For this heart patient, what goes around, comes around

Robin

When Robin Scott was a little girl, traveling back and forth to the hospital to be treated for her single ventricle heart defect, her mother, Susan, had a simple wish: “What I really wanted was to see an older child who had a heart defect … I wanted to see teenagers, adults … I wanted to see people who had a normal life.”

Funny how things work out. Today, Susan’s daughter is 30 years old and working at Boston Children’s Hospital—the same place she’s been receiving treatment since she was born. Robin, who recently transitioned to an analyst role in the Physicians’ Organization, previously worked in the Advanced Fetal Care Center (AFCC).  There, she was frequently asked to meet with fetal cardiac patients and their expectant parents, answering questions about her own experience and serving as a strong, healthy example of a congenital heart patient living a normal life.

Robin had volunteered at Boston Children’s as a teenager and had “always wanted to work at the hospital.” When a job opportunity came along in 2010, she took it. Strangely, Robin says that the job recruiters who helped place her at Boston Children’s did not know that she had been treated there, and her personal history had nothing to do with their hiring decision.

Today Robin is often in contact with doctors and nurses who care for heart patients, and they regularly ask for Robin’s help in answering questions from parents.

“When I speak to families, I always say each individual case is different,” Robin explains, “but I do get a lot of the same questions: They ask ‘What were some of the challenges you faced growing up?’ ‘Did you play sports?’ ‘Did you date people?’ They ask about my scar. They ask about my parents’ reactions.”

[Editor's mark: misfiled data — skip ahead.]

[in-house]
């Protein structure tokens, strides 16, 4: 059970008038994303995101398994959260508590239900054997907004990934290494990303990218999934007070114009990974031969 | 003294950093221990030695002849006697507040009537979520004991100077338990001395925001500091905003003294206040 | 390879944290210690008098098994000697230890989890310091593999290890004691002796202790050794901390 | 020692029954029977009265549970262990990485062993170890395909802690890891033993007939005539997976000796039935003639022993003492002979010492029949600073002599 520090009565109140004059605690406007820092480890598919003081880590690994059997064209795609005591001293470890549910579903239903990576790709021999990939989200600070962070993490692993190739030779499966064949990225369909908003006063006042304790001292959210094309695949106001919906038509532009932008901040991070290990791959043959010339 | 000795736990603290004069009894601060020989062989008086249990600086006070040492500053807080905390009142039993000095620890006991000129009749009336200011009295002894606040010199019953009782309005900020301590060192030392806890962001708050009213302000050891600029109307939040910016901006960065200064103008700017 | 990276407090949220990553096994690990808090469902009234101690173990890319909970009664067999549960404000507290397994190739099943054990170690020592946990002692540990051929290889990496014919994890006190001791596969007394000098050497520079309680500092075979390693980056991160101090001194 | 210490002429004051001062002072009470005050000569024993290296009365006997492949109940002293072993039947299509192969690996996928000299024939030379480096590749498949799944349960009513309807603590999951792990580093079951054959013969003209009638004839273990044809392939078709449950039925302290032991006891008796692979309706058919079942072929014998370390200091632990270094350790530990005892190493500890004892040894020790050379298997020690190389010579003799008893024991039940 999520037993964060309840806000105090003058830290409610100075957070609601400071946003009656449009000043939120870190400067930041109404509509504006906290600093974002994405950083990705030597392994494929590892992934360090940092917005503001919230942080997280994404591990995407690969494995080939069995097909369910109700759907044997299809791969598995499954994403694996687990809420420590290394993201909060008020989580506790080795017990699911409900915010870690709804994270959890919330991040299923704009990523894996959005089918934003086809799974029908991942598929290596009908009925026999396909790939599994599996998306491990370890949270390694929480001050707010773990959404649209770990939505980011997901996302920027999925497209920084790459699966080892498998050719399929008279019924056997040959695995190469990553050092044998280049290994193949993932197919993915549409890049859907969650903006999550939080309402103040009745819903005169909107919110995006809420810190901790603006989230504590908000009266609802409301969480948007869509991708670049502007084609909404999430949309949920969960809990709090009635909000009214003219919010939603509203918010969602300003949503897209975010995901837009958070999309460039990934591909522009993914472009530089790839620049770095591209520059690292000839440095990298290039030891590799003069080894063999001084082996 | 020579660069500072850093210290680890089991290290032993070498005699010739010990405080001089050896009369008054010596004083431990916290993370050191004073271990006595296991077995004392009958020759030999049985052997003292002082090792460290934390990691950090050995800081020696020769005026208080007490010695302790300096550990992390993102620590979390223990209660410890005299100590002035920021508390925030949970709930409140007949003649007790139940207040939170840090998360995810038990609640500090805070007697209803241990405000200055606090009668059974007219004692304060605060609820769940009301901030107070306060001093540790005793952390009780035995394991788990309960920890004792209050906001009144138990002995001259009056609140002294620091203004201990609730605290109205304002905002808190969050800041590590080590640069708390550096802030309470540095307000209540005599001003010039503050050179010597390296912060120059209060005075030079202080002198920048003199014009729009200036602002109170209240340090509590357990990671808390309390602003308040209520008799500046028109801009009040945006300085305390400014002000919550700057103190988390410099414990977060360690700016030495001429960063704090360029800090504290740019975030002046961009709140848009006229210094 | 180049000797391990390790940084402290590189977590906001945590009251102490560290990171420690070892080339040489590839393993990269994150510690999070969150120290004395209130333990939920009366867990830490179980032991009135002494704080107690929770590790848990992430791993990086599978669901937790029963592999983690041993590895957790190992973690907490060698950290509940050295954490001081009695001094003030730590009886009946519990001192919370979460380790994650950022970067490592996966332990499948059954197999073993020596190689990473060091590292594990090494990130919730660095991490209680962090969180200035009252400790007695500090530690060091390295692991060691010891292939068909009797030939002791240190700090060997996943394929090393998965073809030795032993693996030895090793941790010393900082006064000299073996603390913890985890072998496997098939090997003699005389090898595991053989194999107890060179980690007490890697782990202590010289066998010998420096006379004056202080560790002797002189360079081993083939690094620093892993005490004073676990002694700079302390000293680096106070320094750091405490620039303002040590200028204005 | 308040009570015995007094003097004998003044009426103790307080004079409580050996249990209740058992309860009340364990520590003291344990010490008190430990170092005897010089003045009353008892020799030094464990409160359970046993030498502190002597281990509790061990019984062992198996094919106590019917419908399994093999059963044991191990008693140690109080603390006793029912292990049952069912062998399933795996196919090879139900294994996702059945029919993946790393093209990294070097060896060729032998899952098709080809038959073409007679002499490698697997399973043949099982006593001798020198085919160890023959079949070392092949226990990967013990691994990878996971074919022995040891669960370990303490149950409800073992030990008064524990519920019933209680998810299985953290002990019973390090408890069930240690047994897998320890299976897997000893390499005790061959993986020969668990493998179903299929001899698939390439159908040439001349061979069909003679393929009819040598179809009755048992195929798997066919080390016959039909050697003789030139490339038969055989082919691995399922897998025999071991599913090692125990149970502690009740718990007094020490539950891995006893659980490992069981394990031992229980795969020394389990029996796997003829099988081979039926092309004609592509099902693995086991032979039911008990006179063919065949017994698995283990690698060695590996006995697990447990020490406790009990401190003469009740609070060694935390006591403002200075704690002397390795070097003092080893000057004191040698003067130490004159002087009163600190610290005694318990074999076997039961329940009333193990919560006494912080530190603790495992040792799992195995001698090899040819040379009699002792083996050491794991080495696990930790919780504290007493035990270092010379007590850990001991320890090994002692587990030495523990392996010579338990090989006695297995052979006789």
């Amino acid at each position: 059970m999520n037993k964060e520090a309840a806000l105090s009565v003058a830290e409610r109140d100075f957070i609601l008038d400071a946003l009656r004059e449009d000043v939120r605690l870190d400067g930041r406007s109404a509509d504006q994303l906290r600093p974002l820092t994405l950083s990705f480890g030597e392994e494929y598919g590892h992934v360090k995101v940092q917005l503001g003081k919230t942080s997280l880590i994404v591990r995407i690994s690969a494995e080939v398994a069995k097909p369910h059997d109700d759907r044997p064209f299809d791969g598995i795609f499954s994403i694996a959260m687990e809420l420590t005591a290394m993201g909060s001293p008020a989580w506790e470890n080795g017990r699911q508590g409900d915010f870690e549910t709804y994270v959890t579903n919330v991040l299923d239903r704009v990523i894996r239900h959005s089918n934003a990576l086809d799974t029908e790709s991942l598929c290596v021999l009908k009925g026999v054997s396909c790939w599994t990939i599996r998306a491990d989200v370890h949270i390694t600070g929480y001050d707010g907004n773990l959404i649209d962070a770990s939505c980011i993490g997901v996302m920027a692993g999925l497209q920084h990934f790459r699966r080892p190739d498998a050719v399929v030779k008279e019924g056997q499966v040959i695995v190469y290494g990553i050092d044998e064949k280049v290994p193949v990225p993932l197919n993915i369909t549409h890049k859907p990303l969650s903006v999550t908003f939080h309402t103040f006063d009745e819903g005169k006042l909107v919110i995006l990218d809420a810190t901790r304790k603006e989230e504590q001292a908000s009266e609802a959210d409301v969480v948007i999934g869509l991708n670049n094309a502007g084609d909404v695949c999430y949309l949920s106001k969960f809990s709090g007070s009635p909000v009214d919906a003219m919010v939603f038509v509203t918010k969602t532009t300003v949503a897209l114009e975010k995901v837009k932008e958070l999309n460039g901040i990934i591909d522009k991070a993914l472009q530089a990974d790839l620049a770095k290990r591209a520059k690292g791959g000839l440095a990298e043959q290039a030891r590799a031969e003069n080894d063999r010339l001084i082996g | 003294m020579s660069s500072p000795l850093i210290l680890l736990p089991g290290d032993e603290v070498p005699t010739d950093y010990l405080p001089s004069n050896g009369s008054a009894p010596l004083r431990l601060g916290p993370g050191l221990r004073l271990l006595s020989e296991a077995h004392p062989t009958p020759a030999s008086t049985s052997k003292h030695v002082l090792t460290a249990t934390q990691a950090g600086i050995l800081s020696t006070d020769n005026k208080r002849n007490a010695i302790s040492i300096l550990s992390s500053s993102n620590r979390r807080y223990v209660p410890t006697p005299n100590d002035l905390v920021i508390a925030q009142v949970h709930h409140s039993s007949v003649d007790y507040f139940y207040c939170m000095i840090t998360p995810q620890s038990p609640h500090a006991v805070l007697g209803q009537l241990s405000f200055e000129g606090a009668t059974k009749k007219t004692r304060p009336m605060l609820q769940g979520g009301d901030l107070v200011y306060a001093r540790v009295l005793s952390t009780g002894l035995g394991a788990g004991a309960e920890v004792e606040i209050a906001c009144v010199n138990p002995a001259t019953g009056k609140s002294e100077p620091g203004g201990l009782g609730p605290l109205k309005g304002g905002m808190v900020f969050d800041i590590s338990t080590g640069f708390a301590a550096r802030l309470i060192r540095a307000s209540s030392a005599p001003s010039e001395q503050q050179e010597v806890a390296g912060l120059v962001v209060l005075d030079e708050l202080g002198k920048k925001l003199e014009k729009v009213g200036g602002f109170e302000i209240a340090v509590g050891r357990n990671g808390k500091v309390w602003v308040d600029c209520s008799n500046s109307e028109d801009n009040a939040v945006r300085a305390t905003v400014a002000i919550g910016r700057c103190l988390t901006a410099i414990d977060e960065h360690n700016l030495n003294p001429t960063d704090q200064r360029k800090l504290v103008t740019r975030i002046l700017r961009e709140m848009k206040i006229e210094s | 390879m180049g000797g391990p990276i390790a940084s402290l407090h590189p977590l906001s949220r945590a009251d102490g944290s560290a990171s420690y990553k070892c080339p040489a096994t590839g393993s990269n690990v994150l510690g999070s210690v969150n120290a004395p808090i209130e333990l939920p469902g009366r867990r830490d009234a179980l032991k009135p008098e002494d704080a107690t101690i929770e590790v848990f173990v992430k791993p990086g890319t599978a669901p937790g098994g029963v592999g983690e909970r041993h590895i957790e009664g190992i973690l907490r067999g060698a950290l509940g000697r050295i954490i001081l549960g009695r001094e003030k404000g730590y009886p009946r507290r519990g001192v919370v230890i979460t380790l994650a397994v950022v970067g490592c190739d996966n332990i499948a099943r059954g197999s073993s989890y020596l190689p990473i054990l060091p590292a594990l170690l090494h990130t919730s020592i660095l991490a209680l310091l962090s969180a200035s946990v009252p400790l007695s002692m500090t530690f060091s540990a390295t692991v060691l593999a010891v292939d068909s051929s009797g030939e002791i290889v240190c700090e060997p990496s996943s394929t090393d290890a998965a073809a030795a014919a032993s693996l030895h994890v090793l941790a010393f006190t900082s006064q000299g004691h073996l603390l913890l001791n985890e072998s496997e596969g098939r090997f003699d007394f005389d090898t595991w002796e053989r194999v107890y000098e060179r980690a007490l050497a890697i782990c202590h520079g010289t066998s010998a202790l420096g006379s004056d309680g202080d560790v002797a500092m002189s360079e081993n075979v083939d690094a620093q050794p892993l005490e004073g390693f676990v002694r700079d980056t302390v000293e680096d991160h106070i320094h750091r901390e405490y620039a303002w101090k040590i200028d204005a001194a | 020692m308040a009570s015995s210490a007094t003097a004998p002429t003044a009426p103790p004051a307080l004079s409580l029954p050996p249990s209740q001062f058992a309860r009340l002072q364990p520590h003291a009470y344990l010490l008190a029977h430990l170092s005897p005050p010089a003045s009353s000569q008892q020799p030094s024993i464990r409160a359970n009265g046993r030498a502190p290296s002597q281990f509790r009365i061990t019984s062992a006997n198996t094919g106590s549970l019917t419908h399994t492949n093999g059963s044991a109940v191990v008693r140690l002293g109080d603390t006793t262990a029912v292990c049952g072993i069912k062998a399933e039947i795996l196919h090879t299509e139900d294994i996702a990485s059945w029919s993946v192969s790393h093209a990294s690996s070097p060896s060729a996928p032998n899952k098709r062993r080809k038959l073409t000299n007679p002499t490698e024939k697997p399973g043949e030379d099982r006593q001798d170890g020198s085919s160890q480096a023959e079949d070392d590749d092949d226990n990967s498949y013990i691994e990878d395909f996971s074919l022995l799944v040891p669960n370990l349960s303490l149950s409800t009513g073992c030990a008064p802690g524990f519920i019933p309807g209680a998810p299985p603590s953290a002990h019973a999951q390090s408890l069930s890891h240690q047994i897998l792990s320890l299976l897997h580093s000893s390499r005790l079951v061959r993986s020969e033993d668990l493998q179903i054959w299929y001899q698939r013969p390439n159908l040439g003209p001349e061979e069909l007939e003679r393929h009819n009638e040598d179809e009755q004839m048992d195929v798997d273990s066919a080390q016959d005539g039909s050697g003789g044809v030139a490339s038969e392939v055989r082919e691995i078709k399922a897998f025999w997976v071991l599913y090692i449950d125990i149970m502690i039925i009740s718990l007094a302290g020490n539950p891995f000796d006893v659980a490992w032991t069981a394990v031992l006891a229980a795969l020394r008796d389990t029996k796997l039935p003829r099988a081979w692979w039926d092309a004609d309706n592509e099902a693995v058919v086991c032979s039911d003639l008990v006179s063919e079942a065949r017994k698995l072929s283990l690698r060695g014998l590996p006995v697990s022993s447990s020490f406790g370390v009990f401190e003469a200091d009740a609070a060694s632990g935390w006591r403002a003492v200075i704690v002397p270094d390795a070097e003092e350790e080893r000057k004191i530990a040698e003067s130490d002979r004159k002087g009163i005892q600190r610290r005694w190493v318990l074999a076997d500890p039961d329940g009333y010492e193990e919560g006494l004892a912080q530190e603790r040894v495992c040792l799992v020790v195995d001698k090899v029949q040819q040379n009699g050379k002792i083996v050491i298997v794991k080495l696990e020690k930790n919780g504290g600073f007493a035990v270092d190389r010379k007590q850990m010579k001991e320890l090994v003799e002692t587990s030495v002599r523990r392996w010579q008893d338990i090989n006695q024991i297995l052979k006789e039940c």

What does Robin tell them? “I tell them about my own experience,” she says. “I played sports—soccer and softball. I was a tomboy. The doctor never set any restrictions.” She also expresses the importance of understanding your own condition and getting the support you need to stay healthy. “I was lucky to have two parents who were very present and very aware.”

As an adult Robin (in the middle) offers help to families with children living with a heart condition

Being “present and aware” wasn’t always easy. Robin’s parents remember the difficulties they faced as she began her years of treatment. Susan remembers that right after Robin’s birth, “the doctor said ‘your daughter has a very serious heart defect and she will certainly die if we don’t perform surgery immediately.’” “It was the worst moment of my life, by far,” Susan remembers, “I was always worrying. Why did it happen?” Her father, Tom, says that when Robin was born, “We didn’t know anything. No one could tell us, they could never really assure us of anything.”

Quickly, Tom and Susan learned as much as they could about Robin’s specific heart condition (pulmonary atresia with intact ventricular septum), and they wondered what Robin’s life—and their own—would be like. Susan credits the staff at Boston Children’s for their support. “Dr. Freed was her cardiologist, and he let me ask anything, he was always available,” she says. In addition, “the nurses in the clinic were wonderful.”

Robin’s parents say that they did not interact too often with other heart patient parents, stating that they were striving to treat Robin like a normal kid and not a kid defined by her condition. “My attitude from the start was that I didn’t want her to feel that she was different, and I didn’t want to feel different,” Susan states.

Their approach seems to have worked. Robins asks, “Did I live a normal life? In terms of what normal is supposed to be, I feel that I did. Growing up, I knew that I was a little different, but I didn’t think I had a disability.”